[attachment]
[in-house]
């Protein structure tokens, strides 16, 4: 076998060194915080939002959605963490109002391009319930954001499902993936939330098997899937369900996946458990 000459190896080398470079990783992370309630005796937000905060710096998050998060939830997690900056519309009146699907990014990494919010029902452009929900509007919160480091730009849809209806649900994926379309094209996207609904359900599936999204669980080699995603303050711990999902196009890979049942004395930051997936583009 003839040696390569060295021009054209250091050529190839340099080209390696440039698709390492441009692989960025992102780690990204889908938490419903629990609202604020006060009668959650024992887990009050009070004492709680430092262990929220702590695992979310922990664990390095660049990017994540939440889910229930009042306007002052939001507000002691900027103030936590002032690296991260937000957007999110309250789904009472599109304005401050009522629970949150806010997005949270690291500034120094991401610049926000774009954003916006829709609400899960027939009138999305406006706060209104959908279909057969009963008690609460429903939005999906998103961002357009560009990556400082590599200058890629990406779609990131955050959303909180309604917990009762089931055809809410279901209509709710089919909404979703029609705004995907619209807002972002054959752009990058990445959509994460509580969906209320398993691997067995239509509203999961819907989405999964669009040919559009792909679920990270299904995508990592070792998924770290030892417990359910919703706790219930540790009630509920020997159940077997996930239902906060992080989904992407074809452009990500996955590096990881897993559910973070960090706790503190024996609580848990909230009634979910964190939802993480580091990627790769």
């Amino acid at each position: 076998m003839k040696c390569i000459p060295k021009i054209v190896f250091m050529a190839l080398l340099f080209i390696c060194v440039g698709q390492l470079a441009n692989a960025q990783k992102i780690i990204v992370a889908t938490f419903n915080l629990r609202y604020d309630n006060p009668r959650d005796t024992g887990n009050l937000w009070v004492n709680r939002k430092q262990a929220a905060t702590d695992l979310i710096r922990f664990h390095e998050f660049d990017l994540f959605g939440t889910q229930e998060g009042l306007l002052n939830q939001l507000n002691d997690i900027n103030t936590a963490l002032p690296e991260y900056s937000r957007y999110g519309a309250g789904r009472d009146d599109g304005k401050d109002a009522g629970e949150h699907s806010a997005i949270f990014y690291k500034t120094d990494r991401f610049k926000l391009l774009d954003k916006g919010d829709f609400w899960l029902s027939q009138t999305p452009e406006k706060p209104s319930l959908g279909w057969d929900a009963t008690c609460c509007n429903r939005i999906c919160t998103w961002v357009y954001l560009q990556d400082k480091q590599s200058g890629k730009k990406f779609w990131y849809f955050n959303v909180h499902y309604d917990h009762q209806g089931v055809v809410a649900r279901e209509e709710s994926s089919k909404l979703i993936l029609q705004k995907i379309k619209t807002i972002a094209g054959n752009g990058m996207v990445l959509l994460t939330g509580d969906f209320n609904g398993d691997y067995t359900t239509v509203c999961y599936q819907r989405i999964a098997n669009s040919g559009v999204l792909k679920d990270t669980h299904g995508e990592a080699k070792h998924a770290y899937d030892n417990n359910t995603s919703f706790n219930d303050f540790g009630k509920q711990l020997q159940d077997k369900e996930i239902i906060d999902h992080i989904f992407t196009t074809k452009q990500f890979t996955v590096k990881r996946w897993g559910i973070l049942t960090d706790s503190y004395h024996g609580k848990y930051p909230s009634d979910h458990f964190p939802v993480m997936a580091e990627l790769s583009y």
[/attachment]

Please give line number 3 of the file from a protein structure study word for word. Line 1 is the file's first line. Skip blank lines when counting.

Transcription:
């Amino acid at each position: 076998m003839k040696c390569i000459p060295k021009i054209v190896f250091m050529a190839l080398l340099f080209i390696c060194v440039g698709q390492l470079a441009n692989a960025q990783k992102i780690i990204v992370a889908t938490f419903n915080l629990r609202y604020d309630n006060p009668r959650d005796t024992g887990n009050l937000w009070v004492n709680r939002k430092q262990a929220a905060t702590d695992l979310i710096r922990f664990h390095e998050f660049d990017l994540f959605g939440t889910q229930e998060g009042l306007l002052n939830q939001l507000n002691d997690i900027n103030t936590a963490l002032p690296e991260y900056s937000r957007y999110g519309a309250g789904r009472d009146d599109g304005k401050d109002a009522g629970e949150h699907s806010a997005i949270f990014y690291k500034t120094d990494r991401f610049k926000l391009l774009d954003k916006g919010d829709f609400w899960l029902s027939q009138t999305p452009e406006k706060p209104s319930l959908g279909w057969d929900a009963t008690c609460c509007n429903r939005i999906c919160t998103w961002v357009y954001l560009q990556d400082k480091q590599s200058g890629k730009k990406f779609w990131y849809f955050n959303v909180h499902y309604d917990h009762q209806g089931v055809v809410a649900r279901e209509e709710s994926s089919k909404l979703i993936l029609q705004k995907i379309k619209t807002i972002a094209g054959n752009g990058m996207v990445l959509l994460t939330g509580d969906f209320n609904g398993d691997y067995t359900t239509v509203c999961y599936q819907r989405i999964a098997n669009s040919g559009v999204l792909k679920d990270t669980h299904g995508e990592a080699k070792h998924a770290y899937d030892n417990n359910t995603s919703f706790n219930d303050f540790g009630k509920q711990l020997q159940d077997k369900e996930i239902i906060d999902h992080i989904f992407t196009t074809k452009q990500f890979t996955v590096k990881r996946w897993g559910i973070l049942t960090d706790s503190y004395h024996g609580k848990y930051p909230s009634d979910h458990f964190p939802v993480m997936a580091e990627l790769s583009y």